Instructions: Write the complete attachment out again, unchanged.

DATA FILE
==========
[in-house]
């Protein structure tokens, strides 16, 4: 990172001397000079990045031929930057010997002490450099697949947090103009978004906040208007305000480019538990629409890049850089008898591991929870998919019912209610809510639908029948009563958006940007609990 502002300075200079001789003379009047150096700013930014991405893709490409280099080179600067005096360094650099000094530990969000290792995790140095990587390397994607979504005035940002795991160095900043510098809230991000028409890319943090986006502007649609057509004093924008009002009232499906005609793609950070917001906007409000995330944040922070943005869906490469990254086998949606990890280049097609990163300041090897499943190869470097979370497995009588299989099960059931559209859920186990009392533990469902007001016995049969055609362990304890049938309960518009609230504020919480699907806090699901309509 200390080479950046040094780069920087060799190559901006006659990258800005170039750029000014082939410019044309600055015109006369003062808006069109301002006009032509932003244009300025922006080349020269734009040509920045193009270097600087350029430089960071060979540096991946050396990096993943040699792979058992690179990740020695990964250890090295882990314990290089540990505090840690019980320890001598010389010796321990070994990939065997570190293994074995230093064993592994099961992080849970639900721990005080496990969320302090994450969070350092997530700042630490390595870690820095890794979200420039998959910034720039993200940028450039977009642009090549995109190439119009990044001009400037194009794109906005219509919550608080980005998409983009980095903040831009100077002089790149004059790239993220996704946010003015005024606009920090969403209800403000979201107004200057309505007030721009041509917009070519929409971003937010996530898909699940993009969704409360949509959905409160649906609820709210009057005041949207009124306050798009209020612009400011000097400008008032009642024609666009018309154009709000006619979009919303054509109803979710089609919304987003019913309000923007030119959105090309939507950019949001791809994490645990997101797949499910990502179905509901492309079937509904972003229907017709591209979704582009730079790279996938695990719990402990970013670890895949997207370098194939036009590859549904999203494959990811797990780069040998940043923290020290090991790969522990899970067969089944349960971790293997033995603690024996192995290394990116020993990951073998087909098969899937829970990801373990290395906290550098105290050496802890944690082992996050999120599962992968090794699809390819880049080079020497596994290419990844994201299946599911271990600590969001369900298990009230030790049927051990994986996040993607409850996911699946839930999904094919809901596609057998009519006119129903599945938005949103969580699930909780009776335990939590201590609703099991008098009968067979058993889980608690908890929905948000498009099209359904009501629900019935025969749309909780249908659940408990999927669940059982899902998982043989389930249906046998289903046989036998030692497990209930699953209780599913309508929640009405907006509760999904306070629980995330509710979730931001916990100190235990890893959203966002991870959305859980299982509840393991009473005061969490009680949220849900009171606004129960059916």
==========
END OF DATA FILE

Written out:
[in-house]
């Protein structure tokens, strides 16, 4: 990172001397000079990045031929930057010997002490450099697949947090103009978004906040208007305000480019538990629409890049850089008898591991929870998919019912209610809510639908029948009563958006940007609990 502002300075200079001789003379009047150096700013930014991405893709490409280099080179600067005096360094650099000094530990969000290792995790140095990587390397994607979504005035940002795991160095900043510098809230991000028409890319943090986006502007649609057509004093924008009002009232499906005609793609950070917001906007409000995330944040922070943005869906490469990254086998949606990890280049097609990163300041090897499943190869470097979370497995009588299989099960059931559209859920186990009392533990469902007001016995049969055609362990304890049938309960518009609230504020919480699907806090699901309509 200390080479950046040094780069920087060799190559901006006659990258800005170039750029000014082939410019044309600055015109006369003062808006069109301002006009032509932003244009300025922006080349020269734009040509920045193009270097600087350029430089960071060979540096991946050396990096993943040699792979058992690179990740020695990964250890090295882990314990290089540990505090840690019980320890001598010389010796321990070994990939065997570190293994074995230093064993592994099961992080849970639900721990005080496990969320302090994450969070350092997530700042630490390595870690820095890794979200420039998959910034720039993200940028450039977009642009090549995109190439119009990044001009400037194009794109906005219509919550608080980005998409983009980095903040831009100077002089790149004059790239993220996704946010003015005024606009920090969403209800403000979201107004200057309505007030721009041509917009070519929409971003937010996530898909699940993009969704409360949509959905409160649906609820709210009057005041949207009124306050798009209020612009400011000097400008008032009642024609666009018309154009709000006619979009919303054509109803979710089609919304987003019913309000923007030119959105090309939507950019949001791809994490645990997101797949499910990502179905509901492309079937509904972003229907017709591209979704582009730079790279996938695990719990402990970013670890895949997207370098194939036009590859549904999203494959990811797990780069040998940043923290020290090991790969522990899970067969089944349960971790293997033995603690024996192995290394990116020993990951073998087909098969899937829970990801373990290395906290550098105290050496802890944690082992996050999120599962992968090794699809390819880049080079020497596994290419990844994201299946599911271990600590969001369900298990009230030790049927051990994986996040993607409850996911699946839930999904094919809901596609057998009519006119129903599945938005949103969580699930909780009776335990939590201590609703099991008098009968067979058993889980608690908890929905948000498009099209359904009501629900019935025969749309909780249908659940408990999927669940059982899902998982043989389930249906046998289903046989036998030692497990209930699953209780599913309508929640009405907006509760999904306070629980995330509710979730931001916990100190235990890893959203966002991870959305859980299982509840393991009473005061969490009680949220849900009171606004129960059916």